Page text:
The southernmost stretch of fabled coastal Route 1 strings together everything that makes Southern California, well, “SoCal”: surf breaks and seaside mountains, offbeat beach towns and sprawling suburbs, old Spanish history and modern megalopolises.
Popular with young surfers, traveling families, and retirees, the beach town of Pismo Beach is famous for the monarch butterflies that arrive by the fluttering thousands for the winter during their long migration. During the rest of the year it’s Pismo’s seaside dunes that draw human crowds.
To experience them in their most natural state, take a short drive south of town to the Guadalupe-Nipomo Dunes, where 18 miles of coastline are protected in a series of parks, preserves, and recreation areas. Start at the Dunes Center, a restored 1910 Craftsman-style home in the tiny burg of Guadalupe, with information on hikes, guided walks, and some of the 1,400 species of plants and animals that call the dune-wetland ecosystem home. Among the exhibits are artifacts from the sandy set of Cecil B. DeMille’s 1923 epic The Ten Commandments; the largest set in movie history, it was buried and lost until determined film buffs literally unearthed it in 1983.
For travelers with some extra time around Pismo Beach, there are excursions along this picturesque portion of Route 1 that are worth the special stop. Head north to Avila Beach for a day of sun and sand, southeast to enjoy the equestrian-friendly Trout Creek Trail in Arroyo Grande, or northeast for a winery tour at one of the many vineyards in Edna Valley.
As the home of Vandenberg Air Force Base, one of the test sites for the national Missile Defense Program, Lompoc has one foot in the future. The other remains firmly in the past at La Purisima Mission, one of a series of Spanish missions built up and down the coast. Founded in 1787, La Purisima once administered close to 500 square miles grazed by 24,000 sheep and cattle. It fell into disrepair before being fully restored by local, state, and WPA workers in the 1930s, using historical techniques and tools as much as possible. It’s now the most extensively restored mission in California, from the foot-packed adobe bricks to living history exhibits that demonstrate weaving, blacksmithing, potterymaking, and other period activities.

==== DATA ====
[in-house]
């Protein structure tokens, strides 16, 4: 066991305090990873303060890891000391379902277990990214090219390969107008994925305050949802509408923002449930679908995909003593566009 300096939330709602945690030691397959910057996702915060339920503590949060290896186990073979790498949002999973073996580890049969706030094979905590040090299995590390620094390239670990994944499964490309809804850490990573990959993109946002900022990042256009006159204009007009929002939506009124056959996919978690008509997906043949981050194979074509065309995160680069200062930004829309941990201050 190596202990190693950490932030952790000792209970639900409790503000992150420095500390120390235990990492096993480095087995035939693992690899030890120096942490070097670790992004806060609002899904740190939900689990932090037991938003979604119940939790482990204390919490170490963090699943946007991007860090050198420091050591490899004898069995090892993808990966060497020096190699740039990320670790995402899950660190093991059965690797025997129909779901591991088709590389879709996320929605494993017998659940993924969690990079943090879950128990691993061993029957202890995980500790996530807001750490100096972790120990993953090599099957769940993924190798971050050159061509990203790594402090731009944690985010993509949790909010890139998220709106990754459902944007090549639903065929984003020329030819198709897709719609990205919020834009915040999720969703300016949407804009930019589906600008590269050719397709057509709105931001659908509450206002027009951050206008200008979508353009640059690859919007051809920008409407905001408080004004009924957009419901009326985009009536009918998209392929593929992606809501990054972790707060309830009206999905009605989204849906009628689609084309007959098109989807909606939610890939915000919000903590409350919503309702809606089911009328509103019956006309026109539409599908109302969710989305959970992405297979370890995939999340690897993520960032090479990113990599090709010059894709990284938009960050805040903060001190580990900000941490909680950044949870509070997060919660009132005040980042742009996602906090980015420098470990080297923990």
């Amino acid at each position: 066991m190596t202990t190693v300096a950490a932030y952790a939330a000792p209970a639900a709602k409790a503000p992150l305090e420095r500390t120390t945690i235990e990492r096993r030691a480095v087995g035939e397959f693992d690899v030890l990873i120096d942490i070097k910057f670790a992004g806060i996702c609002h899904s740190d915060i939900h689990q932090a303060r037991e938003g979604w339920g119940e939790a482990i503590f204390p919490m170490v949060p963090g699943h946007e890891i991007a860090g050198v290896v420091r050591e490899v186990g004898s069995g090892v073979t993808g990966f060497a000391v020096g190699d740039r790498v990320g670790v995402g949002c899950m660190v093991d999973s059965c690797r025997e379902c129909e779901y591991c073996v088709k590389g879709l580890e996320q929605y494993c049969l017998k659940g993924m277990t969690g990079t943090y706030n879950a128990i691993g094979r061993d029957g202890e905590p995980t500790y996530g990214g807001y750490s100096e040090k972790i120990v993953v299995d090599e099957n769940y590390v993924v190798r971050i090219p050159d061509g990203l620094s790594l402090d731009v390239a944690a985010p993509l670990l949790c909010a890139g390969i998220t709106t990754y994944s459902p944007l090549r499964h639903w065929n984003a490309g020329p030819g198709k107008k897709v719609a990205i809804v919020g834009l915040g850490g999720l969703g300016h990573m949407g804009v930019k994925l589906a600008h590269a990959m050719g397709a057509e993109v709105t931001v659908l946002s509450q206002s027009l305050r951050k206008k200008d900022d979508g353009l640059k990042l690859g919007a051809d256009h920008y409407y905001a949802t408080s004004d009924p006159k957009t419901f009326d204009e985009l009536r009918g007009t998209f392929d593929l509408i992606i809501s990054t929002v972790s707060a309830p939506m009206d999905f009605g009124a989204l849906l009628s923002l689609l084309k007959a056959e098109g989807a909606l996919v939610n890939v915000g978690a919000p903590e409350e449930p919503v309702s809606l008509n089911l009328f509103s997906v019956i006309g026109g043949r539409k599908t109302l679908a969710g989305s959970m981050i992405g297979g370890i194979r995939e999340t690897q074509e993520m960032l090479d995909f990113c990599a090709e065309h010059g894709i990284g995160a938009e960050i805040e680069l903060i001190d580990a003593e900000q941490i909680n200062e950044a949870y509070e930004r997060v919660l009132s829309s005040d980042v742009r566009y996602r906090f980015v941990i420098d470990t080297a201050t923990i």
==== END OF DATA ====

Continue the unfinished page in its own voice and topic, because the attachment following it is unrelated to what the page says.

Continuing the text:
Though not on Route 1 proper, the town of Buellton is worth a quick side jog up U.S. 101 for a handful of classic Americana attractions. Chances are you’ve already seen ads for Pea Soup Andersen’s up and down the coast. The restaurant has its roots in a café opened in 1924 by Anton and Juliette Andersen near Hearst Castle. Her French pea soup recipe was such a hit that they’re still serving over two million bowls of it a year. Try some with a glass of their homemade fruit wine inside the wood-beamed dining room or in the pavilion room overlooking the garden.
More roadside history fills Mendenhall’s Museum of Gas Pumps and Petroliana, a private collection of vintage gas pumps, gas globes, racing memorabilia, and neon signs. (Call ahead to book a tour.) Finally, OstrichLand USA is a working ostrich ranch with about a hundred birds, plus the odd emu. You can feed the “original” Big Bird—watch those fingers!—and peruse a gift shop full of all things ostrich, from feather dusters to jerky.